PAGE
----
“I was just remembering one of the last times we had a fun talk was when she called to tell me she was sending me a recipe for peanut butter soup,” Sutherland said. “She said, ‘I know it just sounds awful, but honey it’s wonderful, and you just have to make it for that darling husband of yours.’ That’s just the way she talked.”
Rutherford, who had heart problems and was in declining health, died at her home in Beverly Hills. She was 94.
Marietta City Councilman Philip Goldstein said the actress was a friend of the city.
“She went out of her way to come to Marietta and participate in the functions with the Gone with the Wind Museum and meet fans, and she really made things happen at the events with the other stars,” Goldstein said. “She will be missed.”
During the 70th anniversary re-premiere of the celebrated film held at the Strand Theatre in 2009, Rutherford explained that when it came to snagging a role in “Gone with the Wind,” it all came down to eyebrows. Rutherford recalled bumping into producer David Selznick before being considered for the part. She complained how makeup artists pluck women’s eyebrows and encouraged Selznick to read Margaret Mitchell’s description of Scarlett’s own eyebrows in the Pulitzer Prize-winning novel.
“Did women have tweezers on the dressing table in 1865? No, indeed they did not. Only doctors had tweezers,” Rutherford said.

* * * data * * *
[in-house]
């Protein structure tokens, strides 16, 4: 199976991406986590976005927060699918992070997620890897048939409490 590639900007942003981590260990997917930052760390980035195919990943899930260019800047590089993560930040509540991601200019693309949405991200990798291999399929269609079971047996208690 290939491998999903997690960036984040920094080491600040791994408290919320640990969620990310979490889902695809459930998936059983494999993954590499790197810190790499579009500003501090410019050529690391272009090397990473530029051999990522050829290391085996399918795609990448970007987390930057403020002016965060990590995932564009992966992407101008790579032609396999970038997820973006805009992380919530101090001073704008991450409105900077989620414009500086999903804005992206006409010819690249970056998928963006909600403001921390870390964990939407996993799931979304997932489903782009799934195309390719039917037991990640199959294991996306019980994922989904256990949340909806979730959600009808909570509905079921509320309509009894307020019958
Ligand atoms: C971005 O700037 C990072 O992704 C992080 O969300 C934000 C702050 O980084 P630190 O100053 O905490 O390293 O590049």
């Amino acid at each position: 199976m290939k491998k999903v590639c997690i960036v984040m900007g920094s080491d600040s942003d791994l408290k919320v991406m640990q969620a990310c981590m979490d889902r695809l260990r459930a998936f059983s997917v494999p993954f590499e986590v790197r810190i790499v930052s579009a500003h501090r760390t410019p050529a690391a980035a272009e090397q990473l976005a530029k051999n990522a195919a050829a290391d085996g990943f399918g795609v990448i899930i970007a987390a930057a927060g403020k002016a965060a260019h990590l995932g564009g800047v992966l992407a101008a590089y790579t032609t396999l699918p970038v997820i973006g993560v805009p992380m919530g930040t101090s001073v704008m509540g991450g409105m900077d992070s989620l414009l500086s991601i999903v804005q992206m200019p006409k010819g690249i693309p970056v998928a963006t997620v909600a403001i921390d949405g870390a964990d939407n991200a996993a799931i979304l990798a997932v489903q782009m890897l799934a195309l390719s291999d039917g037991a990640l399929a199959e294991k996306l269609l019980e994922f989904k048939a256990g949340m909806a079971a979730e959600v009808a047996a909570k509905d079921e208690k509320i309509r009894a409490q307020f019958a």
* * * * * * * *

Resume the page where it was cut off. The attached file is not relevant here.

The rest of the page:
So, she told Selznick, “You must tell your makeup men to throw away your tweezers, because the minute I get to MGM tomorrow the head of our makeup department is going to grab me and put me against the nearest wall, reach in his pocket, come up with tweezers and start picking my eyebrows off like Greta Garbo.”
Sutherland said Rutherford was a champion of the city museum “in the largest way possible.”
“She loved this museum,” Sutherland said, listing off the events Rutherford attended over the years.
“She didn’t have to do it — she was a very, very well-off woman, and she didn’t have to do these jobs that she did, but she loved coming here, she loved Marietta.”
No matter how many times she spoke with Rutherford, Sutherland said she always came away a little star-struck, “because she had all of that old Hollywood flair about her. Her stories, you just never got tired of them. She is one of the last of the Golden Age.”
Rutherford also played the sweetheart in the long-running Andy Hardy series, a hugely popular string of comical, sentimental films that starred Lewis Stone as a small-town judge and Mickey Rooney as his spirited teenage son.